|Known for||his translation of jihadist documents resulted in a conviction of providing material support to terrorism|
Tarek Mehanna is an American pharmacist convicted of conspiracy to provide material support to al Qaeda, providing material support to terrorists (and conspiracy to do so), conspiracy to commit murder in a foreign country, conspiracy to make false statements to the FBI, and two counts of making false statements.
Involvement with Al-Qaeda and criminal prosecution
In 2004, Mehanna spent two weeks in Yemen, where prosecutors proved he tried but failed to seek out training in a militant training camp, with the aim of going to Iraq fighting with Iraqis against the US-led invasion and occupation. When he returned to the U.S., Mehanna began to translate and post online materials described by prosecutors as Al Qaeda propaganda. Mehanna has said that he supports the right of Muslims to defend themselves. His lawyers argued that his internet activities were protected under the U.S. First Amendment.
US Attorney Carmen Ortiz led the prosecution of Mehanna. In April 2012, Mehanna was sentenced in federal court in Boston on four terrorism-related charges and three others related to lying to FBI and other U.S. federal officials. Before his sentence was determined, he made a statement described by journalists as "eloquent," and "passionate," the text of which was afterwards widely circulated online.
Following Mehanna's sentencing, the ACLU released a statement saying that the suppression of unpopular ideas is contrary to American values, and that the verdict undermines the First Amendment. Specifically, it stated, "Under the government's theory of the case, ordinary people--including writers and journalists, academic researchers, translators, and even ordinary web surfers--could be prosecuted for researching or translating controversial and unpopular ideas."
Mehanna appealed his case to the First Circuit Court of Appeals — he lost. Judge Bruce Selya, writing for the 3-judge panel, found for the Government, saying that Mehanna had been "fairly tried, justly convicted, and lawfully sentenced." "We think it virtually unarguable that rational jurors could find that the defendant and his associates went abroad to enlist in a terrorist training camp," the opinion said.
Oral argument for the appeal was held on July 30, 2013 in Boston, and the opinion issued on Nov. 13 of that year. At oral argument, Mehanna's side was argued by P. Sabin Willett, and the United States was represented by Liza Collery of the Department of Justice.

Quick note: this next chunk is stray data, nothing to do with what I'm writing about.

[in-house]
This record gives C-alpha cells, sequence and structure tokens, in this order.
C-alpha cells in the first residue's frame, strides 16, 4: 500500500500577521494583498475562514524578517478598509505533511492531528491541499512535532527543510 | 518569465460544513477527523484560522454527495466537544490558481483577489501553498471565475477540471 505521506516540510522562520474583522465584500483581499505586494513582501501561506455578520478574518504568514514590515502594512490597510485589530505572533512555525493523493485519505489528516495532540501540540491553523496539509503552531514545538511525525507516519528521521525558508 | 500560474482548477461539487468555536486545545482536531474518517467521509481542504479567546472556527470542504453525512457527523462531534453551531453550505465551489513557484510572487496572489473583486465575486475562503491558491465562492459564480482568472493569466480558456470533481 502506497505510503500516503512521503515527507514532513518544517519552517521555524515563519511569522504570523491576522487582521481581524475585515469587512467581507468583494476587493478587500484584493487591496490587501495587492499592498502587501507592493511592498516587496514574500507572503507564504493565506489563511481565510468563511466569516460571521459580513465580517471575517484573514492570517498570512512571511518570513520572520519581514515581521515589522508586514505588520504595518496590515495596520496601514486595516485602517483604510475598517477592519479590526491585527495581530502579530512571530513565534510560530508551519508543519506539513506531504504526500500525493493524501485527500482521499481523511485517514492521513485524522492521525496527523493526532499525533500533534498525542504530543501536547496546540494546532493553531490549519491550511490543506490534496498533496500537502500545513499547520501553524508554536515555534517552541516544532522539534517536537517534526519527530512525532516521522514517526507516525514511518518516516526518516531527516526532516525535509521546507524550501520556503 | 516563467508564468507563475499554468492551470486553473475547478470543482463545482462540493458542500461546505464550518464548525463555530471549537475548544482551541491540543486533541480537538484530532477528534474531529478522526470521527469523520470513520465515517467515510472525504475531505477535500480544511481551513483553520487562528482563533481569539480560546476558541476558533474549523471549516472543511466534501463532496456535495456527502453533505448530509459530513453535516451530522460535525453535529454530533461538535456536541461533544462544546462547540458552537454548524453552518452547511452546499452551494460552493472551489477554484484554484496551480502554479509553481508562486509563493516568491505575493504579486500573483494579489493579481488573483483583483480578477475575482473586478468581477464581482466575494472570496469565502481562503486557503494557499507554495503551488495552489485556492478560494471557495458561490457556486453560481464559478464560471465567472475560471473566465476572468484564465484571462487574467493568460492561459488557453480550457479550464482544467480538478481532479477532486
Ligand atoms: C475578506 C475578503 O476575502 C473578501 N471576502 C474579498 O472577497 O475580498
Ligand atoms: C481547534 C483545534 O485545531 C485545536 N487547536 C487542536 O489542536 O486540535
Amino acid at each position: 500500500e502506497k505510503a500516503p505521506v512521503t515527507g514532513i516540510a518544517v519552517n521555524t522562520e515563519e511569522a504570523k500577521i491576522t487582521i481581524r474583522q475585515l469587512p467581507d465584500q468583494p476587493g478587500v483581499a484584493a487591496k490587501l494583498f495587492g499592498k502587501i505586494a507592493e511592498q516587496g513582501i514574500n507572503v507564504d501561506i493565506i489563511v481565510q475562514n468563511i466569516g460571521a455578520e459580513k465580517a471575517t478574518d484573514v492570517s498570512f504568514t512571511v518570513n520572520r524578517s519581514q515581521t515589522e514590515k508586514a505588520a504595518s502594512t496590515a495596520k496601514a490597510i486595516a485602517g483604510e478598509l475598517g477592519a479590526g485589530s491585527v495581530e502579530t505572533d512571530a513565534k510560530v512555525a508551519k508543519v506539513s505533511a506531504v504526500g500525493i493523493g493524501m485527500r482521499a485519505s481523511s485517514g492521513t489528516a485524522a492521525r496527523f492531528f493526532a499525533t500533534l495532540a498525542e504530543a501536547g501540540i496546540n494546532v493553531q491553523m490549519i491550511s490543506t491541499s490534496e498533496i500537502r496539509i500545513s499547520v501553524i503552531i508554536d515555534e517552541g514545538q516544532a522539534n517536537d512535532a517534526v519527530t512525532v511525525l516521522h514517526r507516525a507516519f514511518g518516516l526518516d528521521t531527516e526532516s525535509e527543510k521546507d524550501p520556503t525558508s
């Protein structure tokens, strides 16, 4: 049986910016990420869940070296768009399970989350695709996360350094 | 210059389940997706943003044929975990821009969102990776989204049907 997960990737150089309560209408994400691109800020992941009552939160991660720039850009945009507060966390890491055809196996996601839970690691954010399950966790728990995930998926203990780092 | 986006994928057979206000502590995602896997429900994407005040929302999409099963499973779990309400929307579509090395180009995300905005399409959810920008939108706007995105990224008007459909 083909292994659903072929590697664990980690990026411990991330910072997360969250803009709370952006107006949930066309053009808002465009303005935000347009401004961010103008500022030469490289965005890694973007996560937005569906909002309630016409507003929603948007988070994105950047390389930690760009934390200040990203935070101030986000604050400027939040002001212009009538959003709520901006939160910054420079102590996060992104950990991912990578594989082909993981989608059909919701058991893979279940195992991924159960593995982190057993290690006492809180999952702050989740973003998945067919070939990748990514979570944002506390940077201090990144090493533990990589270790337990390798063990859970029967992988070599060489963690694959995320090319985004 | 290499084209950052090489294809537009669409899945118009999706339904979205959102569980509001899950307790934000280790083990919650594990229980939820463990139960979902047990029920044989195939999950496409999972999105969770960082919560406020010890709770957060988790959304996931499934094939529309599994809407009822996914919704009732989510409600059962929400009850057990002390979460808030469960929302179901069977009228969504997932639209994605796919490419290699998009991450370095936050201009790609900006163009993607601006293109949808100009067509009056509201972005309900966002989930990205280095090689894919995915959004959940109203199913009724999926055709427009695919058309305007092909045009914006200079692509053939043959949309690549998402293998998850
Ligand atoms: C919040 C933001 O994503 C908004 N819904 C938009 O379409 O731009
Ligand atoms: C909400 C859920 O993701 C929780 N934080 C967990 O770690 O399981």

On March 18, 2014, Lyle Denniston of Scotusblog profiled the case, focusing on the Supreme Court appeal. The Supreme Court has the discretion to choose whether or not to review cases from lower courts, and has no obligation to explain these decisions. The Department of Justice's response brief is currently due on April 18, 2014. After that time, the Court will decide whether to review the case.
Denniston reported that Mehanna's lawyers would argue that while Mehanna was philosophically sympathetic to the tenets of al Qaeda, his translation of the documents was spontaneous — was not done at anyone's request, and this meant the translations weren't part of al Qaeda's operations.
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- United States Court of Appeals for the First Circuit (June 18, 2013). "US v. Mehanna". Archived from the original on July 3, 2013. Retrieved July 3, 2013. "CASE calendared: Tuesday, 07/30/2013 AM Boston, MA Panel Courtroom."
- United States Court of Appeals for the First Circuit (June 19, 2013). "US v. Mehanna". Archived from the original on July 3, 2013. "DESIGNATION of attorney presenting oral argument filed by Attorney Peter Sabin Willett for Appellant Tarek Mehanna"
- Supreme Court of the United States. "No. 13-1125: Mehanna v. United States". Retrieved March 24, 2014.
- Lyle Denniston (2014-03-18). "Challenging use of advocacy as terrorism". Scotusblog. Archived from the original on 2014-03-19. "On Monday, lawyers for a U.S. citizen asked the Court to confront that very issue in a case that has achieved wide notoriety and stirred civil liberties protests. It is the case of Tarek Mehanna, of Sudbury, Mass., who was sentenced to seventeen years and six months in prison after being convicted by a Boston jury of several charges of providing “material support” to the Al Qaeda terrorist network."